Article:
U.S. economic growth so far this year looks to have been somewhat slower than expected. Aggregate output increased at only 1.8 percent at an annual rate in the first quarter, and supply chain disruptions associated with the earthquake and tsunami in Japan are hampering economic activity this quarter. A number of indicators also suggest some loss of momentum in the labor market in recent weeks. We are, of course, monitoring these developments. That said, with the effects of the Japanese disaster on manufacturing output likely to dissipate in coming months, and with some moderation in gasoline prices in prospect, growth seems likely to pick up somewhat in the second half of the year. Overall, the economic recovery appears to be continuing at a moderate pace, albeit at a rate that is both uneven across sectors and frustratingly slow from the perspective of millions of unemployed and underemployed workers.
As is often the case, the ability and willingness of households to spend will be an important determinant of the pace at which the economy expands in coming quarters. A range of positive and negative forces is currently influencing both household finances and attitudes. On the positive side, household incomes have been boosted by the net improvement in job market conditions since earlier this year as well as from the reduction in payroll taxes that the Congress passed in December. Increases in household wealth--largely reflecting gains in equity values--and lower debt burdens have also increased consumers' willingness to spend. On the negative side, households are facing some significant headwinds, including increases in food and energy prices, declining home values, continued tightness in some credit markets, and still-high unemployment, all of which have taken a toll on consumer confidence.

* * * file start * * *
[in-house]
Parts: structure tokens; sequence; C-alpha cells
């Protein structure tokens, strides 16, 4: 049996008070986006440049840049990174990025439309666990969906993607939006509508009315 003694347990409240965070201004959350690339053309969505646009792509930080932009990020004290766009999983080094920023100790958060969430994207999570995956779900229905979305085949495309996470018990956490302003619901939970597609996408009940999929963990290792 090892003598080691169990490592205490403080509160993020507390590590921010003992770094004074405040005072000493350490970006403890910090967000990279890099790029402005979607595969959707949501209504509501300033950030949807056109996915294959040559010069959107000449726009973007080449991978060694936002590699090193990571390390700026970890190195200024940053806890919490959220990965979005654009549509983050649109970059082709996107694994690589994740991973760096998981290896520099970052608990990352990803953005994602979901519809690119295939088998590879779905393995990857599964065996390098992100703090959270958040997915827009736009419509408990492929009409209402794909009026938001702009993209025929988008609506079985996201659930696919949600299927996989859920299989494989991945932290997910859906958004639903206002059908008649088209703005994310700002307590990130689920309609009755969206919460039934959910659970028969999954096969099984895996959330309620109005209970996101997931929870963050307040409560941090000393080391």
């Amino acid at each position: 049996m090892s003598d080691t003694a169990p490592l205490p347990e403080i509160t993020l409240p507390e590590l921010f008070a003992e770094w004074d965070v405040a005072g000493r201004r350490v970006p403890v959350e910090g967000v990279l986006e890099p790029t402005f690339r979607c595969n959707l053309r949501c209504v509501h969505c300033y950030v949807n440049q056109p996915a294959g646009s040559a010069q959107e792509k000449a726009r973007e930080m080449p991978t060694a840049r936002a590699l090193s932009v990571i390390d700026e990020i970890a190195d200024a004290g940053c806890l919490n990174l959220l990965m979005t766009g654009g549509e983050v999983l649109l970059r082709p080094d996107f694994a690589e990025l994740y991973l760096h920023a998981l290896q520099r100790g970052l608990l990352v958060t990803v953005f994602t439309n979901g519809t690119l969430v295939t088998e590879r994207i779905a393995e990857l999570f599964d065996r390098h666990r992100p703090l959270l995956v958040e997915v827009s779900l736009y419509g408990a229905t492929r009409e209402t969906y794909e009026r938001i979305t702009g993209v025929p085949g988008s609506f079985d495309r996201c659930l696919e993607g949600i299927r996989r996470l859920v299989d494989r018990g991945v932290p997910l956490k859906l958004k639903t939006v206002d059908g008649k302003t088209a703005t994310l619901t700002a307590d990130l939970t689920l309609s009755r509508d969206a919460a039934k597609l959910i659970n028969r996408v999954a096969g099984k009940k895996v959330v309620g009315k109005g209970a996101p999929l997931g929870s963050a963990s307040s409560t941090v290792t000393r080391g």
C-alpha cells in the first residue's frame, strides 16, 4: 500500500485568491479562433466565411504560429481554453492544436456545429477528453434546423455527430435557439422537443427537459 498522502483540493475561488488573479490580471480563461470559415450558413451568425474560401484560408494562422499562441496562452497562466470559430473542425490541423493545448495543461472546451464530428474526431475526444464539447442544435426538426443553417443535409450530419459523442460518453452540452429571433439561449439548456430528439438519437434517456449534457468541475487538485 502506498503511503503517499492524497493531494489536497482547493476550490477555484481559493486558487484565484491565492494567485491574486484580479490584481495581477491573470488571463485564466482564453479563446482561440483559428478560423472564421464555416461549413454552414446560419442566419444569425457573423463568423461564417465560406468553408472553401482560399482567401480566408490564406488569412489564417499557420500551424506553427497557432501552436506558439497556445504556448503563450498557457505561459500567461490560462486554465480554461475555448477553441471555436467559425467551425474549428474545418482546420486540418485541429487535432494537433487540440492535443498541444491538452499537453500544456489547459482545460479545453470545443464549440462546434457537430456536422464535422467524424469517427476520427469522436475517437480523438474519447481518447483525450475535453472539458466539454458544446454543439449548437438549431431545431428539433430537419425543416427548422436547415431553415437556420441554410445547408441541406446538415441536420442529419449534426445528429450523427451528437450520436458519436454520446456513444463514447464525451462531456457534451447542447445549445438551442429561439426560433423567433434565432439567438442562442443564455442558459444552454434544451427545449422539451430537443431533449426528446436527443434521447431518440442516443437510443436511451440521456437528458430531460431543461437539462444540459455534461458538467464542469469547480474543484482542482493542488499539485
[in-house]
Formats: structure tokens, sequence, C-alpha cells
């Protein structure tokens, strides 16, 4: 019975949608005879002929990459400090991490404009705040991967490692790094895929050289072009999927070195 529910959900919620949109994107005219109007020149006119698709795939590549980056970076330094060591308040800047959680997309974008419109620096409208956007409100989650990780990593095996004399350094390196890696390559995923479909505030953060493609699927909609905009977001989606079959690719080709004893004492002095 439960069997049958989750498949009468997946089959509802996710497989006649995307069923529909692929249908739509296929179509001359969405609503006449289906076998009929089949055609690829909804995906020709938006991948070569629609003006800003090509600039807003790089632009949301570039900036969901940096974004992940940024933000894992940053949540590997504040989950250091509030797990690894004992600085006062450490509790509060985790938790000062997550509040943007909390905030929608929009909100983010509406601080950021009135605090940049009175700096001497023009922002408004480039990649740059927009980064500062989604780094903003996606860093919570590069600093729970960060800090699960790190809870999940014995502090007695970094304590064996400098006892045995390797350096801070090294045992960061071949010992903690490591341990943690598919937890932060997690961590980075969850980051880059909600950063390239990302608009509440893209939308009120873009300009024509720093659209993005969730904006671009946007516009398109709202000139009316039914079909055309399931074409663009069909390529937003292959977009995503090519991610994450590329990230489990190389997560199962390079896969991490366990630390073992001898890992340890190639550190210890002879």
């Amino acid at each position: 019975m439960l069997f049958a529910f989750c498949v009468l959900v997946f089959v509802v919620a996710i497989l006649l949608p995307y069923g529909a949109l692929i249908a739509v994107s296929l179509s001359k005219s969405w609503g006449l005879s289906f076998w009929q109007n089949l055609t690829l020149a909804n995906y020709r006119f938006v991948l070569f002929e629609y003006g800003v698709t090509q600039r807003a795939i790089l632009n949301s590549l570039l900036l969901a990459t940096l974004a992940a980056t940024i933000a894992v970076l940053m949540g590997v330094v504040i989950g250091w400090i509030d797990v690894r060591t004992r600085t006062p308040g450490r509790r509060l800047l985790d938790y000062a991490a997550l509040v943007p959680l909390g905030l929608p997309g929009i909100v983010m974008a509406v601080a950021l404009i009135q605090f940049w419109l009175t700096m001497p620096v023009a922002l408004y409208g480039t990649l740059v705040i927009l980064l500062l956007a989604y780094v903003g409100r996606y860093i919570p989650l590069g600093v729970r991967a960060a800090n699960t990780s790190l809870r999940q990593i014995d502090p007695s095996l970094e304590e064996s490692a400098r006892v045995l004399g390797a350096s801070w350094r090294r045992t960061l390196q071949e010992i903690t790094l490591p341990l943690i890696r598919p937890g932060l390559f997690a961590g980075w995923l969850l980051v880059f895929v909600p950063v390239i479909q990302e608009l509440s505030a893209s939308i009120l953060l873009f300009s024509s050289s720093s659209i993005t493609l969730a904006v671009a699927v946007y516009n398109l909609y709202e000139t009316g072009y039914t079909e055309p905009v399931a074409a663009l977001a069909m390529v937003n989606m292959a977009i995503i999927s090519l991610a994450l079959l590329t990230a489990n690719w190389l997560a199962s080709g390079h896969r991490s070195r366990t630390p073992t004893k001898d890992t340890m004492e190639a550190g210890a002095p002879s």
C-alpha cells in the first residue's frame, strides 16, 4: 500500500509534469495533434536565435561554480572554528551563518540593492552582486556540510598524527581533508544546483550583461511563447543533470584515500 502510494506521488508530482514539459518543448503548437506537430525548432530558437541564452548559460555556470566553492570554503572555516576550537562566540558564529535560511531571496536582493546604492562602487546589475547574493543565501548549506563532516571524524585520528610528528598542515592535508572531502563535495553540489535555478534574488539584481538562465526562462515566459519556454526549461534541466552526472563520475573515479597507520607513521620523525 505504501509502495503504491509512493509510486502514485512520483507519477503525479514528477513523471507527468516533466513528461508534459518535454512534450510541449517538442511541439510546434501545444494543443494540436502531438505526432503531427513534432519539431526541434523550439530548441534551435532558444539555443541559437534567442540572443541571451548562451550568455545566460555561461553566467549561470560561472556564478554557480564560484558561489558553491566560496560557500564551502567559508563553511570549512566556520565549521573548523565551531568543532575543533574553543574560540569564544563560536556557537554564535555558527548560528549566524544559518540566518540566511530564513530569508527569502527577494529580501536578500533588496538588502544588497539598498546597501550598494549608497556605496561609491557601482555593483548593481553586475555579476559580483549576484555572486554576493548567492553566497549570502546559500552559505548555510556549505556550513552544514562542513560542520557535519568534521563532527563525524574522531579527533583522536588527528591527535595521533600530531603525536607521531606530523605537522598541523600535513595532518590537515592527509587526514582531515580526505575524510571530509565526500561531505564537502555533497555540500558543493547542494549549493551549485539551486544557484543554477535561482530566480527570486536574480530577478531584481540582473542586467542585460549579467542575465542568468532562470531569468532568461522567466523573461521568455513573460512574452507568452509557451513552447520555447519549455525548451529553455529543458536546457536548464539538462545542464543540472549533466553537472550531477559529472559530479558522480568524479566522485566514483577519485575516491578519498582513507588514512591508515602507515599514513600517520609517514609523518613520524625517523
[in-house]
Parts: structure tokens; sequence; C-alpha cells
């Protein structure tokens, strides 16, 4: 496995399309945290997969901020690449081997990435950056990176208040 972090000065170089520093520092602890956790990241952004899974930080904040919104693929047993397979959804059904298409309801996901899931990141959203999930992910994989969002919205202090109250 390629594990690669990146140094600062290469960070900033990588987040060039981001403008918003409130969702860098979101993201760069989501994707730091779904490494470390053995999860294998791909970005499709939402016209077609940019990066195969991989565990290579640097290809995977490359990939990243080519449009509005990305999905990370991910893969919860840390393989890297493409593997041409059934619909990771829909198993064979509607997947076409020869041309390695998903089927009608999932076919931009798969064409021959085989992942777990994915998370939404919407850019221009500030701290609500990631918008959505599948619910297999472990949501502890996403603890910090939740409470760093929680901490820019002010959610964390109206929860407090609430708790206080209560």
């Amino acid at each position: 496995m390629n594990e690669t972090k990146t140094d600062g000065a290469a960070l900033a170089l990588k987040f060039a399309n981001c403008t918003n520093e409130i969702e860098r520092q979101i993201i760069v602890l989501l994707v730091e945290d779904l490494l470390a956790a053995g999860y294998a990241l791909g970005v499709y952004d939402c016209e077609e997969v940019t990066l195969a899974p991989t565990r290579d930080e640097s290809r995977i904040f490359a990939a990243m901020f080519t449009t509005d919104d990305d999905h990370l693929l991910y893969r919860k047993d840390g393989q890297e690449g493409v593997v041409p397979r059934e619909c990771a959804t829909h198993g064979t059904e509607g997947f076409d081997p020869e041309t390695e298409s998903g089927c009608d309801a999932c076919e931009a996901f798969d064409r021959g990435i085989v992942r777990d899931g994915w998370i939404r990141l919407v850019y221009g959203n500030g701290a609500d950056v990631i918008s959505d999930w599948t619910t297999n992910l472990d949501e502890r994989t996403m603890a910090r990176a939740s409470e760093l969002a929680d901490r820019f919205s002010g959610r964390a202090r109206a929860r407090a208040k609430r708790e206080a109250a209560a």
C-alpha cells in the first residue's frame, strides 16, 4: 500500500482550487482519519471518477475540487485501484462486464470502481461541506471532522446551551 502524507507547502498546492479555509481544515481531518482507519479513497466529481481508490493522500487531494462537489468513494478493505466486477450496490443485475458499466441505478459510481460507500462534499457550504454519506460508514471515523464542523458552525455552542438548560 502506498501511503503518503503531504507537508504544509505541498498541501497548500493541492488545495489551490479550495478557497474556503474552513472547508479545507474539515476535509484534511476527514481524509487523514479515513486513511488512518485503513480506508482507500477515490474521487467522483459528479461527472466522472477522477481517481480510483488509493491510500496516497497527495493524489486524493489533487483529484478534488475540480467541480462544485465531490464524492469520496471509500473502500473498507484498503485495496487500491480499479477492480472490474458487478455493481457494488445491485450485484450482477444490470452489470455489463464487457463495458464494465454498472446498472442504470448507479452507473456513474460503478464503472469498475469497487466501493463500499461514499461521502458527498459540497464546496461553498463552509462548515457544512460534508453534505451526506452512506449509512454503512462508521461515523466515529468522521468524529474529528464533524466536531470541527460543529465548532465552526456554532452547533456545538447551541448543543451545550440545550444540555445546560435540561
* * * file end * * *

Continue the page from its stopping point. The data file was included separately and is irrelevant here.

Note the following:
1.) Supply disruptions are an issue
2.) Gas prices are also a big part of the problem. As they increase, they choke off other consumer purchases. While consumers are still spending on gas -- which does increase GDP -- they also cut back on other purchases. This is what we saw in the latest retail sales report.
3.) Demand side issues are of paramount importance going forward. This makes complete sense, considering PCEs account for 70% of GDP growth.